"Níl post ag an gcailín cliste."

Translation:The intelligent girl does not have a job.

December 27, 2014


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[deactivated user]

    sigh A sign of the times, I'm afraid.

    December 27, 2014


    Poor Clever girl! Nobody wants to hire velociraptors.

    May 23, 2015


    Why isnt clever girl accepted

    March 25, 2019


    This word order seems odd to me. Attempting to break it down: "Does not job of the girl clever"... The clever girl does not have a job. Ok.

    It just seems like the word order is off (I know Irish is VSO). Is the subject the girl or the job? (I guess I need an English lesson, lol...)

    January 24, 2015


    The grammatical subject of the Irish sentence is actually the job. This can further be seen in the imperative, when the command for someone to "have" something (such as "Have a good day") uses the third person imperative conjugation instead of the second person.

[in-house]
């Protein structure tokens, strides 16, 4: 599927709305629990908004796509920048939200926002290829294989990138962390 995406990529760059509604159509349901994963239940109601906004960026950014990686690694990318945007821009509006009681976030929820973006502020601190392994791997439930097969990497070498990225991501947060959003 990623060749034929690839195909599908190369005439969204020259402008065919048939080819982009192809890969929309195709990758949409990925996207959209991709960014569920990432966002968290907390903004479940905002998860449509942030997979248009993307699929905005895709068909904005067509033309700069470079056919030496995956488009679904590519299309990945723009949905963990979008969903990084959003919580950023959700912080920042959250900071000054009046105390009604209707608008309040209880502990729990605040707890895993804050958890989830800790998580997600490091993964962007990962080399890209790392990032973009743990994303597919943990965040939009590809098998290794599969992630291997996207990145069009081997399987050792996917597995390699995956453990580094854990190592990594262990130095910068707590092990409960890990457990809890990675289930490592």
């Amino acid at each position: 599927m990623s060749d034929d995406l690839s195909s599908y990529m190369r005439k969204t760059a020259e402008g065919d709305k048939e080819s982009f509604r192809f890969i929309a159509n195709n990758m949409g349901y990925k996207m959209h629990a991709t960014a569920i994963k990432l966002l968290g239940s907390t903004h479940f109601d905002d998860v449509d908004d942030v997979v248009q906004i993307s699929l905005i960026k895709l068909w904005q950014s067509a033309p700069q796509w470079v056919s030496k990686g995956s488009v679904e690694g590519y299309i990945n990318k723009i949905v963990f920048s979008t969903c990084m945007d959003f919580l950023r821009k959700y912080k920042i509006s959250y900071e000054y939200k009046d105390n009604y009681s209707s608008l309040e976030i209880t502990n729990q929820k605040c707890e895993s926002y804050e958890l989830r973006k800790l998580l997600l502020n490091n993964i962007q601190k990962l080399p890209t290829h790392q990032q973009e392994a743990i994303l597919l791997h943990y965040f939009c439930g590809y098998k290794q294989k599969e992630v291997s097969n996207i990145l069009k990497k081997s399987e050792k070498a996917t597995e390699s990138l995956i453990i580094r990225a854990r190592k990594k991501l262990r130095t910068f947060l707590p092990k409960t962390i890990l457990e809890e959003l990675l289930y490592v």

Irish has no word for "have", so instead something is "at" you. So, here, you literally have "Is not a job at the clever girl".

    January 26, 2015


    Thank you. That makes sense.

    January 26, 2015


    Should the translation - "The intelligent girl is unemployed" not work for this one?

    October 25, 2017

    • 1227

    If the clever girl is 8 years old, and doesn't have a job, she wouldn't usually be considered unemployed. - she might not have a particular task to do while her older siblings are making dinner, for example.

    The Irish for "unemployed" is dífhostaithe - tá an cailín cliste dífhostaithe.

    December 26, 2017


    Out of curiousity, I tried "The intelligent girl does not have mail" and was rejected. What would be the proper way of saying that?

    March 7, 2019


    I think it would be the same, with the meaning coming from the context. I could be wrong.

    May 15, 2019
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